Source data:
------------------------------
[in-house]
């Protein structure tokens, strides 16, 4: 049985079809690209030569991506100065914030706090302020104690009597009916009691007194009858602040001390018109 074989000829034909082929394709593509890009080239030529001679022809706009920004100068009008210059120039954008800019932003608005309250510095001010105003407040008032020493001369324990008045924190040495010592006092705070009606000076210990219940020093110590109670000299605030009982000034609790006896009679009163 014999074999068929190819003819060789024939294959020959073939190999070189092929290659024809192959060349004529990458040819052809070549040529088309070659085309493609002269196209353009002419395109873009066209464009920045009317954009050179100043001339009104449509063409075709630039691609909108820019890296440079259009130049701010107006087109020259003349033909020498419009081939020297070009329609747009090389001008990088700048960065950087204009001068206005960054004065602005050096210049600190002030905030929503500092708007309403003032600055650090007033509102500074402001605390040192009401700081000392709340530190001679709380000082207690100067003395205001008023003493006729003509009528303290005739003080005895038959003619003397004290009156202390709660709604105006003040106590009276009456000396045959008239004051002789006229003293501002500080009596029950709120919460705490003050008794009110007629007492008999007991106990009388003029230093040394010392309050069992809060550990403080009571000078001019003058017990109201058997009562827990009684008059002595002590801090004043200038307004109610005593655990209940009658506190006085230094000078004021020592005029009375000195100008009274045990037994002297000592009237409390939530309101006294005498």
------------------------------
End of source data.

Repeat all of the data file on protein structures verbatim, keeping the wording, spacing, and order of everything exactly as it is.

[in-house]
């Protein structure tokens, strides 16, 4: 049985079809690209030569991506100065914030706090302020104690009597009916009691007194009858602040001390018109 074989000829034909082929394709593509890009080239030529001679022809706009920004100068009008210059120039954008800019932003608005309250510095001010105003407040008032020493001369324990008045924190040495010592006092705070009606000076210990219940020093110590109670000299605030009982000034609790006896009679009163 014999074999068929190819003819060789024939294959020959073939190999070189092929290659024809192959060349004529990458040819052809070549040529088309070659085309493609002269196209353009002419395109873009066209464009920045009317954009050179100043001339009104449509063409075709630039691609909108820019890296440079259009130049701010107006087109020259003349033909020498419009081939020297070009329609747009090389001008990088700048960065950087204009001068206005960054004065602005050096210049600190002030905030929503500092708007309403003032600055650090007033509102500074402001605390040192009401700081000392709340530190001679709380000082207690100067003395205001008023003493006729003509009528303290005739003080005895038959003619003397004290009156202390709660709604105006003040106590009276009456000396045959008239004051002789006229003293501002500080009596029950709120919460705490003050008794009110007629007492008999007991106990009388003029230093040394010392309050069992809060550990403080009571000078001019003058017990109201058997009562827990009684008059002595002590801090004043200038307004109610005593655990209940009658506190006085230094000078004021020592005029009375000195100008009274045990037994002297000592009237409390939530309101006294005498």